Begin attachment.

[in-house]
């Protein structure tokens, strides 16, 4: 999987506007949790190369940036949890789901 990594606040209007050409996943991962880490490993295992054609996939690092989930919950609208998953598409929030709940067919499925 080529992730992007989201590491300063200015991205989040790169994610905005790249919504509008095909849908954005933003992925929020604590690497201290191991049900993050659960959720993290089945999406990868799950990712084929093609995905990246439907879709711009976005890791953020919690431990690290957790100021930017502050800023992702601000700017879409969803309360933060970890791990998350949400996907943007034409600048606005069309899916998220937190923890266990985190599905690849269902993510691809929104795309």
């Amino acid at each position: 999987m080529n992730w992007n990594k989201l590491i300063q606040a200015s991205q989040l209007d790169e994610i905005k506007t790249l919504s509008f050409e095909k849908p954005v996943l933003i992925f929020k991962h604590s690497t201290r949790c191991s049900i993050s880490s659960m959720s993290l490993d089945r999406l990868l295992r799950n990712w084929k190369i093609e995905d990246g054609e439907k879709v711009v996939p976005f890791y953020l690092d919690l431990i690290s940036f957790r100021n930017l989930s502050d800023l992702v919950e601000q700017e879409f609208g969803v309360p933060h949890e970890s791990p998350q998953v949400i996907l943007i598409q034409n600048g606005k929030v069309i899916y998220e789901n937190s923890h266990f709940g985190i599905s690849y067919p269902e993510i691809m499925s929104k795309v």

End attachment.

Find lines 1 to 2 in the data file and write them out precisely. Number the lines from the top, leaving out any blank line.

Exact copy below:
[in-house]
């Protein structure tokens, strides 16, 4: 999987506007949790190369940036949890789901 990594606040209007050409996943991962880490490993295992054609996939690092989930919950609208998953598409929030709940067919499925 080529992730992007989201590491300063200015991205989040790169994610905005790249919504509008095909849908954005933003992925929020604590690497201290191991049900993050659960959720993290089945999406990868799950990712084929093609995905990246439907879709711009976005890791953020919690431990690290957790100021930017502050800023992702601000700017879409969803309360933060970890791990998350949400996907943007034409600048606005069309899916998220937190923890266990985190599905690849269902993510691809929104795309």